Lisa Fischer

When a Family Member is Sick

It all started with mononucleosis in April of 2018. Then a trip to the otolaryngologist (fancy term for the ears/nose/throat doctor) revealed what we were dreading: the tonsils must come out. The Fischers have been down this path before. Our son had the same nice (but mean to tonsils) doctor rip his tonsils out three years earlier. And that was the Mother Load of surgeries: he had a tonsillectomy/adenoidectomy, septoplasty and whatever term is used to describe polyp clean-out. It caused an 18-pound weight loss and 14 days of pure pain. But he no longer has large tonsils or any of the other issues related to his former ear/nose/throat issues. His tonsils blew up after his bout with mono the year previous. Fast forward to the summer of 2018 when our youngest child had to face the knife for the tonsillectomy/adenoidectomy after her tonsils blew up after mono. But this HAD to be easier right? She wasn't having the other two procedures. Adrian Williamson, III, MD said after her surgery on August 24, "What she had done today was a lot. What your son had was 'a lot a lot.'" So I honestly thought she would sail through this and get back to Dallas where she is employed and taking online college classes.

But no. On Day 5 post-op, she suffered a complication that was life-threatening. She began to hemorrhage likely after a scab came off behind the area that once held the right tonsil. The amount of blood I saw made her look like an accident victim. I called the doctor on call for the practice, and the nice lady who called me back was calm but said in her sweet urgency, "I will meet you at the hospital but you need to go now." It was 9:05 p.m. and I did what any mother would do. I brushed my teeth. I really don't know why that would help in this situation but I brushed my teeth and put on some shoes and she and I got in the car. My husband had just gotten in from a three-day trip and since I was not sure what to expect, I just told him to stay home. Anna Margaret and I were the ones flying down Highway 10 in Little Rock, AR, that night with flashers on running red lights. She was nauseated and light-headed. And I really didn't know what this trip to the ER would entail. Jamie Bizzell, MD met us there promptly and asked Anna Margaret if she had eaten, (the answer was "no, not in five days") but she did have some bone broth when this occurred. And she had half a smoothie at 4:00 p.m. but she hadn't been able to eat. Dr. Bizzell said she was taking her to the OR, and she would check back with me. After I called my besties, they faithfully showed up at the hospital even when I said I was fine-one didn't come but I really think she wanted to. I continued to tell my husband he didn't need to come up there because I still didn't know the gravity of the situation. I thought the doc would cauterize it, and we would come home. Patients leave the surgery center after tonsillectomies so I didn't realize this would be different. Dr. Bizzell came out to the waiting room at 11:00 p.m. and said she cauterized the right tonsil where the bleeding occurred but that the pulsating blood vessel caused enough blood loss for them to pump her stomach. Dr. Bizzell was admitting her for an overnight stay.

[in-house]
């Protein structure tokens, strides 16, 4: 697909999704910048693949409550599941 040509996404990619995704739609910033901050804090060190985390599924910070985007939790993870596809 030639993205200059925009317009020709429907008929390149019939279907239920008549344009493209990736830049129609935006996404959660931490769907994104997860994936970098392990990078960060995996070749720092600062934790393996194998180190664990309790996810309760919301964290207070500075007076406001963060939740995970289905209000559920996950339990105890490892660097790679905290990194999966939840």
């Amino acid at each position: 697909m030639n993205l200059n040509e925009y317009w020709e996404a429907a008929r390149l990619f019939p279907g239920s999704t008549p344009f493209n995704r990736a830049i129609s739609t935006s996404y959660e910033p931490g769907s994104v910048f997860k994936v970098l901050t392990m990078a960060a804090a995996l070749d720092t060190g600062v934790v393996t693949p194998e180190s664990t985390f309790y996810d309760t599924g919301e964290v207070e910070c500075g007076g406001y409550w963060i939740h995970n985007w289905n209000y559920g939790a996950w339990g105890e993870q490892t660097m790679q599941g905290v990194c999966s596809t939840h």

Wow. That was close. At this point, I didn't want my husband there because I knew bed space would be limited in her hospital room, and I WANTED THE BED. Now mind you, it is no five-star accommodations at a hospital but nevertheless, there was at least a bed where I could sleep by her side. She was discharged the next morning at 11:30 a.m. but we were told that her recovery clock just started over. What is typically a 10-14 day recovery (remember she was just on day five), she had to start it all over because that was another surgery. Could this happen again? Well, yes, but likely won't. But she still had to stay out of harm's way and sadly, she couldn't go back to Dallas to her apartment and her roommate and her life.

The crazy thing is she had asked her brother to drive to Little Rock from Baton Rouge and take her to Dallas for the weekend, before the medical crisis occurred. I was very cautious about this idea. Dr. Williamson made it clear that risk of hemorrhaging is for patients who are on days 7-10 which she wanted to travel on day 8. Her brother was driving to Dallas to stay with her for the weekend because his beloved LSU Tigers were playing in Dallas Sunday night. I wasn't sure why, but I did not have a peace about her going. Dr. Williamson made it clear that he didn't want her to travel because of the risk. Are there ENTs in Dallas who could have taken care of this? Absolutely. But there are a lot of small towns between Little Rock and Dallas that couldn't. And time was of the essence in this situation.

Ya know, I got to thinking about families who have chronically ill relatives and my heart hurts for them. Getting up every four hours to give her pain medicine is very temporary. There are so many people who have this schedule for years. The sacrifices you all make for your families is commendable and a thankless job.

Bottom line: tonsillectomy is more serious than you might think. And even though she wasn't overdoing it (in fact, she had done nothing those first five days but rest), there is still a 1 in 100 chance that this could happen. And this a complication you don't want to happen. So simma down you people who want to do anything after a tonsillectomy. Take your medicine and hush. You don't want me brushing my teeth and putting on my shoes to take you to the emergency room.